Long Range Hunting Online Magazine


Go Back   Long Range Hunting Online Magazine > Rifles, Reloading, Optics, Equipment > Rifles, Bullets, Barrels and Ballistics


Reply

RIFLING TYPE

 
LinkBack Thread Tools Display Modes
  #1  
Old 07-14-2002, 04:43 PM
Gold Member
 
Join Date: Sep 2001
Location: North, Texas
Posts: 610
RIFLING TYPE

Ok I read about different types Cut,Button,Freebore and Polygonal any idea as to which is the best or is just personal choice? [img]images/icons/confused.gif[/img] Will one give faster spin or velocity? What about stabilizing the bullet longer?

If you have a question ask before its too late to ask . Or you might fail the test.
__________________
Courage,Spirit and Honor
Pass It On
Reply With Quote
  #2  
Old 07-14-2002, 07:21 PM
Junior Member
 
Join Date: Jun 2002
Location: Birmingham, Alabama
Posts: 20
Re: RIFLING TYPE

Cut rifling and Button rifling refer to how the rifling was created in the barrel. Cut rifling is made by individually cutting the grooves, one at a time a little at a time. Cut rifling is supposed to impart little to no stress on the barrel.

Button rifling is formed by pulling a slightly oversize carbide 'button' through the bore, which presses the grooves into the steel. Button rifling is supposed to be a little 'stressful' on barrels, but I'm not sure how much.

Freebore is really just an extra long throat, and not a rifling type. Weatherby uses it to keep the pressure from peaking so steeply on their magnum rounds.

Polygonal rifling is primarily used in handgun barrels. It can only be used with jacketed bullets, as cast bullets lead the barrel very fast. It is however, supposed to give a slight velocity increase with jacketed bullets. I don't know of anyone who uses Polygonal rifling in rifle barrels, but that doesn't mean that no one does.

As far as one type rifling stabilizing a bullet better than another, I don't think it would. That would depend more on the rate of twist that your barrel has. A faster twist equals a more stable bullet(more or less).

Hopefully this answered some of your questions. If not, maybe one of the serious shooters will chime in, and set us both straight.
__________________
See you, space cowboy...
Reply With Quote
  #3  
Old 07-14-2002, 09:11 PM
Gold Member
 
Join Date: Sep 2001
Location: North, Texas
Posts: 610
Re: RIFLING TYPE

Thanks for the info. As far as I know only I believe H&K does the polygonal rifling.
Reading another post I saw that the freebore system on Weatherbys is not the best but not the worst either. So that leaves the CUT or BUTTON RIFLING to choose from. Any idea as to which is more consistant and longer lasting for barrel shoot out.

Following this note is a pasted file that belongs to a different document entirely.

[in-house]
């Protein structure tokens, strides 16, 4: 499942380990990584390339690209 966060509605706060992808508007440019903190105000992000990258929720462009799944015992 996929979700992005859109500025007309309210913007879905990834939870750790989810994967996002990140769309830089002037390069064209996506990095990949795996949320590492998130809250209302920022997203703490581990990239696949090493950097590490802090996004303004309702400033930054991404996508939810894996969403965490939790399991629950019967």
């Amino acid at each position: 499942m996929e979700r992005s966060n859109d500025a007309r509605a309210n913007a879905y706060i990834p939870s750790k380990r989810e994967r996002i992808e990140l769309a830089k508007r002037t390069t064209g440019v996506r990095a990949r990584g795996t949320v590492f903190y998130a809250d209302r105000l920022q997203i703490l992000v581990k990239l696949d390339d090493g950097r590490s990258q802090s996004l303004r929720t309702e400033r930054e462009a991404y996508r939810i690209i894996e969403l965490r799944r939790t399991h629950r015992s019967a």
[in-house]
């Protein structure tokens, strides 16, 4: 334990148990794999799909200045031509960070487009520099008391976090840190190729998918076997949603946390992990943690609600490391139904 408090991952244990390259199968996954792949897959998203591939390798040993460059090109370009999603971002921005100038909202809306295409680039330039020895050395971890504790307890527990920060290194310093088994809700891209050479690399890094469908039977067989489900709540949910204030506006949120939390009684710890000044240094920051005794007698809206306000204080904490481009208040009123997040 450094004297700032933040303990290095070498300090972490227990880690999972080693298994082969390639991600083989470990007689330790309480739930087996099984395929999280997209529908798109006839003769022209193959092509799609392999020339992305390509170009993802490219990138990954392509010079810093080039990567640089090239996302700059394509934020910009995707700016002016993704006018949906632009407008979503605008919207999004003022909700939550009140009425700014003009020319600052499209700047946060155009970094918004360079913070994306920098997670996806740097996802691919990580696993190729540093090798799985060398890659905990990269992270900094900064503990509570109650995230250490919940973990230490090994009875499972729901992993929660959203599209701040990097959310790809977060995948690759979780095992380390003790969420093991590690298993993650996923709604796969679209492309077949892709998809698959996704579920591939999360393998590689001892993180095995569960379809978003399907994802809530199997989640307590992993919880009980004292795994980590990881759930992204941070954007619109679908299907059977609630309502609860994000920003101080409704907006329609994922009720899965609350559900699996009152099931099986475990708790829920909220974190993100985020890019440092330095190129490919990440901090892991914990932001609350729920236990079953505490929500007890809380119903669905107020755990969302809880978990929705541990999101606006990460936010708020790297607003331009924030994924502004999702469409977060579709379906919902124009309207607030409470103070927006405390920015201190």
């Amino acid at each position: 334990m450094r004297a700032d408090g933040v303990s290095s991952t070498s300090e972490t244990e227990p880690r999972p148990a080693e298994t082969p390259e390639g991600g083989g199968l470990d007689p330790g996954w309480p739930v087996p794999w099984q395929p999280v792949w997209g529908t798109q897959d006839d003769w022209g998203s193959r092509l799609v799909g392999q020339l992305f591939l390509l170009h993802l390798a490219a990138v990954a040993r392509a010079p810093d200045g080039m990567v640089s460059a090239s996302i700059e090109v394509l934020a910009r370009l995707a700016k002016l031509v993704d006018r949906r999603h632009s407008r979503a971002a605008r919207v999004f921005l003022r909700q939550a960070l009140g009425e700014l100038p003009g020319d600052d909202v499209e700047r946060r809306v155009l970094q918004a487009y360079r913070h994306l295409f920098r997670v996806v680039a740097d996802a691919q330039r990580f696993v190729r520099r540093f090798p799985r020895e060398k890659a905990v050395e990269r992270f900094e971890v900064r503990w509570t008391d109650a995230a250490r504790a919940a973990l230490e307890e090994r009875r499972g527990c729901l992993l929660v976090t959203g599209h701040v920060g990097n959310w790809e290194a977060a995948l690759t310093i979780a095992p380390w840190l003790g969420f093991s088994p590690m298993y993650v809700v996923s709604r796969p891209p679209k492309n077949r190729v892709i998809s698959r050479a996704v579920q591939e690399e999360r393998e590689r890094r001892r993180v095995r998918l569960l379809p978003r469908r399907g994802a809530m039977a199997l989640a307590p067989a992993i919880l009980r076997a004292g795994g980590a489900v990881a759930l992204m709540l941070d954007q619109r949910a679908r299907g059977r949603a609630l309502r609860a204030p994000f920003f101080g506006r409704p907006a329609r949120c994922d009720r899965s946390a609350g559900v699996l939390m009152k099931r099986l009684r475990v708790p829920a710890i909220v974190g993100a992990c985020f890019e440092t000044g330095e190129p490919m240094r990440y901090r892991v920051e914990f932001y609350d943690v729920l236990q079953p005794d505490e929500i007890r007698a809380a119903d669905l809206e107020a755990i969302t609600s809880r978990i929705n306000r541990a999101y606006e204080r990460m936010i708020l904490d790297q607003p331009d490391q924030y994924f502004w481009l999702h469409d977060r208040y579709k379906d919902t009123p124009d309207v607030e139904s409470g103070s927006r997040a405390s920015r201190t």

__________________
Courage,Spirit and Honor
Pass It On
Reply With Quote
  #4  
Old 07-14-2002, 10:53 PM
Junior Member
 
Join Date: Jun 2002
Location: Birmingham, Alabama
Posts: 20
Re: RIFLING TYPE

Supposedly, both kinds of rifling are pretty consistent, but if I had to venture a guess, I would think that cut rifling is a little more accurate. This isn't based on any actual evidence, just a gut feeling.

And as far as which kind would last longer, I wouldn't think there would be any difference.
__________________
See you, space cowboy...
Reply With Quote
  #5  
Old 07-15-2002, 04:07 AM
Platinum Member
 
Join Date: Jun 2001
Location: Palmer, Alaska
Posts: 2,539
Re: RIFLING TYPE

Texas,
I saw my friend Erics 357 Sig H&K Poligonal barrel yesterday. They look cool. He said it was chromed too.

I think Dave King has a Poligonal bore in a rifle, can't remember what caliber if I'm even remembering correctly to begin with. He has some thing different like that though.
__________________
Brent Moffitt
Reply With Quote
  #6  
Old 07-16-2002, 07:53 PM
Gold Member
 
Join Date: Sep 2001
Location: North, Texas
Posts: 610
Re: RIFLING TYPE

Dave King do you have a rifle with polygonal rifling and if you do how does it shoot compared to some of your other guns? Also who did it for you?
__________________
Courage,Spirit and Honor
Pass It On
Reply With Quote
  #7  
Old 07-17-2002, 07:05 AM
Platinum Member
 
Join Date: May 2001
Posts: 2,369
Re: RIFLING TYPE

Yes, many of my rifles have polygonal rifing, I get them from Tac-Ord in Meridian ID, the barrels are from Pac-Nor.

The rifles shoot very well but don't particularly care for the solid alloy bullets (Barnes, Lost River, etc).

My 338 RUM is a 1x8 338, my 223 Rem is a 1x7 and most of the 308s I've recently had are 1x10. I've been told that the twist needs to be a little faster with the Polygonal rifled barrels.

Overall ALL my rifles are sub .5MOA rifles, some get into the .25MOA range on occasion.

For more info on polygonal call Jim Ryan at Tac-Ord (208) 288 1450.

Some/all of Lothar Walther barrels are polygonal too (I believe).
Reply With Quote
Reply

Bookmarks

Thread Tools
Display Modes


Similar Threads for: RIFLING TYPE
Thread Thread Starter Forum Replies Last Post
Harris type S Bi-pod swivel type Iron Worker Other Stuff For Sale 1 05-24-2011 09:00 AM
Why No 3R rifling?? elkaholic Gunsmithing 8 05-14-2011 09:45 PM
5R Rifling -Yes or No? Brown Dog Rifles, Bullets, Barrels and Ballistics 19 06-06-2010 03:04 PM
Obermeyer type 5-R rifling benchracer Rifles, Bullets, Barrels and Ballistics 5 01-14-2010 09:31 PM
Cut rifling vs button rifling locotrician Long Range Hunting & Shooting 40 10-01-2007 01:52 PM


All times are GMT -5. The time now is 07:38 AM.


Powered by vBulletin ©2000 - 2014, Jelsoft Enterprises Ltd.
Content Management Powered by vBadvanced CMPS
All content ©2010-2014 Long Range Hunting, LLC